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Legal news from Tuesday, April 17, 2007
20:04 EDT

[JURIST] A delegation of European Parliament [official website] members told two subcommittees of the US House of Representatives [official website] Tuesday that the use of extraordinary renditions [JURIST news archive] by the US Central Intelligence Agency (CIA) [official website] is illegal. At the hearing [notice] conducted by the House Foreign [read more]

19:04 EDT

[JURIST] US Sen. Robert Byrd (D-WV) [official website] announced [press release, PDF] Tuesday that the Senate Appropriations Committee [official website] he chairs has agreed to adopt new standards governing so-called earmarks [CRS backgrounder, PDF] inserted by legislators into bills to fund special spending projects. The proposed ethics and earmark reform [read more]

17:04 EDT

[JURIST] Ugandan police fired on a Kampala press briefing held by political activists and opposition leaders on Tuesday, five days after violent protests caused the deaths of three people [BBC report]. Leaders of the Forum for Democratic Change [party website], the Democratic Party [party website], the Conservative Party [Wikipedia backgrounder] [read more]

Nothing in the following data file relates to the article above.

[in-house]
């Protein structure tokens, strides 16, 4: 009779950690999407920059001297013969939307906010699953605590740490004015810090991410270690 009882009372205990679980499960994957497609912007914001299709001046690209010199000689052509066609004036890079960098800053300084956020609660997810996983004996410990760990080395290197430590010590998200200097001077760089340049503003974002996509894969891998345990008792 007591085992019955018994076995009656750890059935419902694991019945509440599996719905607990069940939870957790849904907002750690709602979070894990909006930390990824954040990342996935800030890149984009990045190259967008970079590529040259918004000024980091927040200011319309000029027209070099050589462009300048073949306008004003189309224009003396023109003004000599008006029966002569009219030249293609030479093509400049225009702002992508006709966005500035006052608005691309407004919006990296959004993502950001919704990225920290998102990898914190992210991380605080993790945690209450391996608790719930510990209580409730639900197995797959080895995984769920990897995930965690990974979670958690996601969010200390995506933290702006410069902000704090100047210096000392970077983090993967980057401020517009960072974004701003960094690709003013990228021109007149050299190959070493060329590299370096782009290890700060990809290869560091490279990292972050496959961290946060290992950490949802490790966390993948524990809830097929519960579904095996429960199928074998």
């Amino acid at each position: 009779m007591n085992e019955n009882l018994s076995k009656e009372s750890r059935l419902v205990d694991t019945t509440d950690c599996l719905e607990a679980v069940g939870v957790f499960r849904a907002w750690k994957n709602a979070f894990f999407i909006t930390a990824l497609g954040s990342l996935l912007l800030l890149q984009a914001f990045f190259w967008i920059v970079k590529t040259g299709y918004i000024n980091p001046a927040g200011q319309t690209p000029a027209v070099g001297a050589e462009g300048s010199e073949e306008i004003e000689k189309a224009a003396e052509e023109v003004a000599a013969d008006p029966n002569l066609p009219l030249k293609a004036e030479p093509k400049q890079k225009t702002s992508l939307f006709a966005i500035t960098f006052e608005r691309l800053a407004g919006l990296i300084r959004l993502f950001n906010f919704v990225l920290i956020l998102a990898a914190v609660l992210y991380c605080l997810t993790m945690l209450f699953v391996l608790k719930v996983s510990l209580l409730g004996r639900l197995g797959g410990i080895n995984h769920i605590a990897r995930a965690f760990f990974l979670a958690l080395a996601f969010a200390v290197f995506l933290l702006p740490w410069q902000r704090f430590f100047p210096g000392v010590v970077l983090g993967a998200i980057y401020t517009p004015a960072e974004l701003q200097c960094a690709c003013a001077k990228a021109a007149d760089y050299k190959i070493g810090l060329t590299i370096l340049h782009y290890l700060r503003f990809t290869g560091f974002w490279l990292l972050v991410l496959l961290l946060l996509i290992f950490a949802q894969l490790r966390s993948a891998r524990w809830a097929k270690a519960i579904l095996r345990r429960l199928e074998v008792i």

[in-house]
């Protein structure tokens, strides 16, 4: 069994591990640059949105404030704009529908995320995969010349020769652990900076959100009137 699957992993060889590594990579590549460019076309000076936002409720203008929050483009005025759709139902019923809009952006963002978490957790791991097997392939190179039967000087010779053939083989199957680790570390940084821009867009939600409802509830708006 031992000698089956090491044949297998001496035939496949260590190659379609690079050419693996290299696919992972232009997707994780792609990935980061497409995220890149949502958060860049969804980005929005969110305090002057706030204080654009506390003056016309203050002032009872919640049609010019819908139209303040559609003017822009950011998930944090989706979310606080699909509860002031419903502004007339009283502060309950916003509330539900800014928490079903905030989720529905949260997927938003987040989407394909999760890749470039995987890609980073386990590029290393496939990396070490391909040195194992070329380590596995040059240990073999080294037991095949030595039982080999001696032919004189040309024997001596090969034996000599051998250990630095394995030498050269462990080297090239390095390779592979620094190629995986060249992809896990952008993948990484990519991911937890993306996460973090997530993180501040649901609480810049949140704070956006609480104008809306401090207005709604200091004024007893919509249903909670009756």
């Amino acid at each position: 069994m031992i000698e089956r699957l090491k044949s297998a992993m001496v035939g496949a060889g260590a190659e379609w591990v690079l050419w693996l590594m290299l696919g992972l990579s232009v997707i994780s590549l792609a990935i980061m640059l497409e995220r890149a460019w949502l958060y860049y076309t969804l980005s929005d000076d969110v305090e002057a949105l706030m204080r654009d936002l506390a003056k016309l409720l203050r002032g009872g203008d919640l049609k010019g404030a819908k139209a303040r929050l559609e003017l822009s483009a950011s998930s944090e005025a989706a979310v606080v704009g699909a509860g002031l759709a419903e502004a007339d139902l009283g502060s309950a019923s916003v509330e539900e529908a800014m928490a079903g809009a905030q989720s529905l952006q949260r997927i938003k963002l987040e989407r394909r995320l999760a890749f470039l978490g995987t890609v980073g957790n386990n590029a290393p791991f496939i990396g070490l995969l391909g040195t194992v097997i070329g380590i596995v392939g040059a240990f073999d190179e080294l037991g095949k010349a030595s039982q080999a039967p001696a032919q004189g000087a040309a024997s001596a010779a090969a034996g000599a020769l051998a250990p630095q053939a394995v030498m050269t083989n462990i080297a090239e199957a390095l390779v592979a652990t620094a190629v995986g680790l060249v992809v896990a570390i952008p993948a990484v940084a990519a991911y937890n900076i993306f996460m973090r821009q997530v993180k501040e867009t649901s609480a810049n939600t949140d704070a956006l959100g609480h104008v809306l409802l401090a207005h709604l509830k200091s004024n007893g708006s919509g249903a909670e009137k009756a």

16:04 EDT

[JURIST] The Polish National Remembrance Institute [official website] ruled Tuesday that former Polish President Wojciech Jaruzelski [official website, in Polish; BBC profile] and eight former officials can be charged with "Communist crimes" for imposing martial law [Polish government backgrounder] in Poland in 1981. Jaruzelski, now 83, already faces charges [JURIST [read more]

16:04 EDT